Or you could simply attack it for being a lot slower than C and leading to design patterns that waste lots of memory. For example, associative arrays are simple and easy to use, but 90% of the time, there are much simpler data structures that can do just as well. If your data structures are small, no problem. If you deal with something big, the difference in memory pressure between a clean, lightweight binary tree (even without balancing) and an associative array can result in an order of magnitude impact in performance (or two or three).

  • Re:GUI applications (Score:3, Informative)

    by jfim ( 1167051 ) on Tuesday February 02, 2010 @09:56PM (#31004202)

    This happens sometimes when I screw up doing pointer arithmetics or when I do not check array bounds.

    To cure this, I started designing a system were I will abstract pointers with my own custom library. It will also automatically free the memory from unused objects. I will call it "memory recollection".

    I am also designing my own custom third party library to automatically check array bounds ;-))

    You mean like boost::shared_ptr [] and std::vector::at() []?

  • by unformed ( 225214 ) on Tuesday February 02, 2010 @10:00PM (#31004228)

    An experienced java programmer could manage to create memory leaks using threads but you almost have to do this on purpose ;-))

    Wrong. You an have memory leaks in Java just as well. It's just more difficult.

    I'd even go as far to say that experienced people are more likely to cause a Java memory leak, because they'll be doing unusual things for optimizing/caching and what not.

    Usually, this involves Swing and dialogs that were closed and forgotten about, and not properly dereferenced.

  • Re:GUI applications (Score:3, Informative)

    by Yold ( 473518 ) on Tuesday February 02, 2010 @10:36PM (#31004568)

    No, its closer to Lisp/Scheme; it has been called "Lisp in in C's clothing". The keywords and syntax is somewhat C-like, but once you get beyond the basics you'll understand what I'm talking about... but here is a simple example (styled for brevity):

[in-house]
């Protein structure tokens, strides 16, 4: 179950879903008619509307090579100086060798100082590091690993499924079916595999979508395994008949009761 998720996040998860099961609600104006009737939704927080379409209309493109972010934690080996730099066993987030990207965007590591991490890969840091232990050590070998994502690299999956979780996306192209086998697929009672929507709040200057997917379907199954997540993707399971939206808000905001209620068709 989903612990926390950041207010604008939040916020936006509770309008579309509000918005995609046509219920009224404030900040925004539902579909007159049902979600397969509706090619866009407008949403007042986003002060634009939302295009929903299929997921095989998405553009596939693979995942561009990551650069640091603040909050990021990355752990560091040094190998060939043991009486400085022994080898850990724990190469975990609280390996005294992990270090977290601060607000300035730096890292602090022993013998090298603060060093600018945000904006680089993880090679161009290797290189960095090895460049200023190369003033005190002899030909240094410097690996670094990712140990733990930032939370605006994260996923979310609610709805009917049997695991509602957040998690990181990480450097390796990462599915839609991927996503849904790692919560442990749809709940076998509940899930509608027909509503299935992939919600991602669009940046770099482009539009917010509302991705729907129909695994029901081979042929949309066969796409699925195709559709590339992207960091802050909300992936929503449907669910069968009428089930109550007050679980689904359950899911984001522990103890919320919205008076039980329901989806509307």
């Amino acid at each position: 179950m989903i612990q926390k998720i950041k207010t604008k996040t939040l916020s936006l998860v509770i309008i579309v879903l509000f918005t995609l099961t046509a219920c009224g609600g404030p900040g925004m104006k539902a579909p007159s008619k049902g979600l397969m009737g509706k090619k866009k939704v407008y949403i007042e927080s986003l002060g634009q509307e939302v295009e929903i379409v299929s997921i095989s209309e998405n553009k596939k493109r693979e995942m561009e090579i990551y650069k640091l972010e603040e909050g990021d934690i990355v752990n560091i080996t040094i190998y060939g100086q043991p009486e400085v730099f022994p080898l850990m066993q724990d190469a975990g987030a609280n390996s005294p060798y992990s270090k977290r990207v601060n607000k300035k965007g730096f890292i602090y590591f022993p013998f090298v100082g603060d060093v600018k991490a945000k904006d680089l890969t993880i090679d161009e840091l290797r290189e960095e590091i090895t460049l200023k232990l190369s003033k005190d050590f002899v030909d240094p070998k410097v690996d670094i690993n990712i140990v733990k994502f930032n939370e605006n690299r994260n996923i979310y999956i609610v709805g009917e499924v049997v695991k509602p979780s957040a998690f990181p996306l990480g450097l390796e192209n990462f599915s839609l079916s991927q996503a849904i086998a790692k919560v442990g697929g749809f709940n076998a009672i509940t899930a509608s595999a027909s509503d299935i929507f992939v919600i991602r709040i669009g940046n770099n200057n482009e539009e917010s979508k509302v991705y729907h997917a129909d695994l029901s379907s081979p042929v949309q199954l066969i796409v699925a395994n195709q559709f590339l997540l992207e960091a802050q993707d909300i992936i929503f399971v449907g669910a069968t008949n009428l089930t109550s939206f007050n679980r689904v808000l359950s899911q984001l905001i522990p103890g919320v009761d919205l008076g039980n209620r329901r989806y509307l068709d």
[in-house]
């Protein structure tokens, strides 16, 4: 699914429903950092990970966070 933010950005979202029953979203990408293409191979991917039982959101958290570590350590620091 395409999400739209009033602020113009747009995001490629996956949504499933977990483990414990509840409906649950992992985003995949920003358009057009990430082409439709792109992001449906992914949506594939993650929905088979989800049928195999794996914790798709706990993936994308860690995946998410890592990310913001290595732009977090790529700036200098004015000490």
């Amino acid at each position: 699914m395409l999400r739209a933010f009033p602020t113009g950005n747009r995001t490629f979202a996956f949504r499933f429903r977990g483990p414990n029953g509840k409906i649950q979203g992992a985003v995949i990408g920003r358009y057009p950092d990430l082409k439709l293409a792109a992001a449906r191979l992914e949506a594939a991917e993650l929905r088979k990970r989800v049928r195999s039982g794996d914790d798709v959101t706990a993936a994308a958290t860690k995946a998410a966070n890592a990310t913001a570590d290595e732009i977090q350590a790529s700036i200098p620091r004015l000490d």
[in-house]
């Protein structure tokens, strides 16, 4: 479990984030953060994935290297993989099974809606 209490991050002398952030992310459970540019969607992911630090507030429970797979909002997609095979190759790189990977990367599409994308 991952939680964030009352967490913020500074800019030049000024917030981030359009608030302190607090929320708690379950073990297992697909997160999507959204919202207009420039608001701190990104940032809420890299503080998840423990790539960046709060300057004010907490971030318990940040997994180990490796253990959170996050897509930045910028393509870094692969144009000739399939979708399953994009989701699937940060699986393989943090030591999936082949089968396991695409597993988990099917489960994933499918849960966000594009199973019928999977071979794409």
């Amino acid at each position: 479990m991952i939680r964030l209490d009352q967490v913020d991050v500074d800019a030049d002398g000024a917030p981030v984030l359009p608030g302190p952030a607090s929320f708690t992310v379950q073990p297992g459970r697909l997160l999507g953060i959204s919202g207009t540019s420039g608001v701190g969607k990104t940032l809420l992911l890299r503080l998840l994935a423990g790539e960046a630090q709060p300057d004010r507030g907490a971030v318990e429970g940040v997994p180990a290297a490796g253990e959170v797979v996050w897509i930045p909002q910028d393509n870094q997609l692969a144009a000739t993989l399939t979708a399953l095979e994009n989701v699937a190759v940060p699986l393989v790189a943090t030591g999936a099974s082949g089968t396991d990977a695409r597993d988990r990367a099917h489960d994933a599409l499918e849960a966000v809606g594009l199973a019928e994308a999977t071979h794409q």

function func(){
      var foo = "bar";
      return (function(){alert(foo);}); }

    function bazz(arg){
      alert(foo); //error
      arg();} //alerts foo


    Javascript doesn't allow you to access Objects (aka Associative Arrays) via numeric indexes, if you have found a way to do this you are doing in wrong... And have you tried Firebug?

  • by ls671 ( 1122017 ) * on Wednesday February 03, 2010 @12:05AM (#31005486) Homepage

    > It keeps track whether an object can be reached my the main program or not.

    Not really the main program but more precisely a running Thread.

    A running Thread might be unreachable from the main program which could potentially cause memory leaks as I have mentioned in another post.

    To cause memory leaks in Java: Fork some Threads which use a bunch of objects and do not keep any reference to the Threads in the main program.

    The correct way to do this is to keep references to the running Threads in the main program and to cause them to terminate when the main program wishes them to.


  • php-eaccelerator (Score:3, Informative)

    by hey ( 83763 ) on Wednesday February 03, 2010 @11:18AM (#31010076) Journal

    Since php lives in Apache which is always running it makes sense to cache the compiled byte codes.

    I like the approach of this: []

e-credibility: the non-guaranteeable likelihood that the electronic data you're seeing is genuine rather than somebody's made-up crap. - Karl Lehenbauer